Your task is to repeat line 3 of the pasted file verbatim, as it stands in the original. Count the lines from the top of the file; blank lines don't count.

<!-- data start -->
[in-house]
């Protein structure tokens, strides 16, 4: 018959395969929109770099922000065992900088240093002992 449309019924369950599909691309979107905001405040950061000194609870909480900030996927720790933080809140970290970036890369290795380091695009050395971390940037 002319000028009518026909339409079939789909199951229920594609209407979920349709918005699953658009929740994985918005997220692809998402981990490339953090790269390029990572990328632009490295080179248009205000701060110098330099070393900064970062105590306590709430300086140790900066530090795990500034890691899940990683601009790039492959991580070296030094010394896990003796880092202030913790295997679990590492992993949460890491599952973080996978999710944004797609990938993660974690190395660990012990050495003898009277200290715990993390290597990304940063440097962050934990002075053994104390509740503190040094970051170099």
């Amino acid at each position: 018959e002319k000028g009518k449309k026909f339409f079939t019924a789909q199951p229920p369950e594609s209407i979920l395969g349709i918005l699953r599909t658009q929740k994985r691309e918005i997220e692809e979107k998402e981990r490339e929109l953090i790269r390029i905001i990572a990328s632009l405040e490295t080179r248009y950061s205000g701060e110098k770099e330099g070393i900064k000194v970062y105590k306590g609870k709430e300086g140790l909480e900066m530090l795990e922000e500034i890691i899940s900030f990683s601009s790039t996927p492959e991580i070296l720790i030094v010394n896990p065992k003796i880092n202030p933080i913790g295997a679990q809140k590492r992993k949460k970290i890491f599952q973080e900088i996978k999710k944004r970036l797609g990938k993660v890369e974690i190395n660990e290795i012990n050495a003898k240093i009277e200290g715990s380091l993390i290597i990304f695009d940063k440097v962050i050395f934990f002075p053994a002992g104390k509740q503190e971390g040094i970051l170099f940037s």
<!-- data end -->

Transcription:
């Amino acid at each position: 018959e002319k000028g009518k449309k026909f339409f079939t019924a789909q199951p229920p369950e594609s209407i979920l395969g349709i918005l699953r599909t658009q929740k994985r691309e918005i997220e692809e979107k998402e981990r490339e929109l953090i790269r390029i905001i990572a990328s632009l405040e490295t080179r248009y950061s205000g701060e110098k770099e330099g070393i900064k000194v970062y105590k306590g609870k709430e300086g140790l909480e900066m530090l795990e922000e500034i890691i899940s900030f990683s601009s790039t996927p492959e991580i070296l720790i030094v010394n896990p065992k003796i880092n202030p933080i913790g295997a679990q809140k590492r992993k949460k970290i890491f599952q973080e900088i996978k999710k944004r970036l797609g990938k993660v890369e974690i190395n660990e290795i012990n050495a003898k240093i009277e200290g715990s380091l993390i290597i990304f695009d940063k440097v962050i050395f934990f002075p053994a002992g104390k509740q503190e971390g040094i970051l170099f940037s």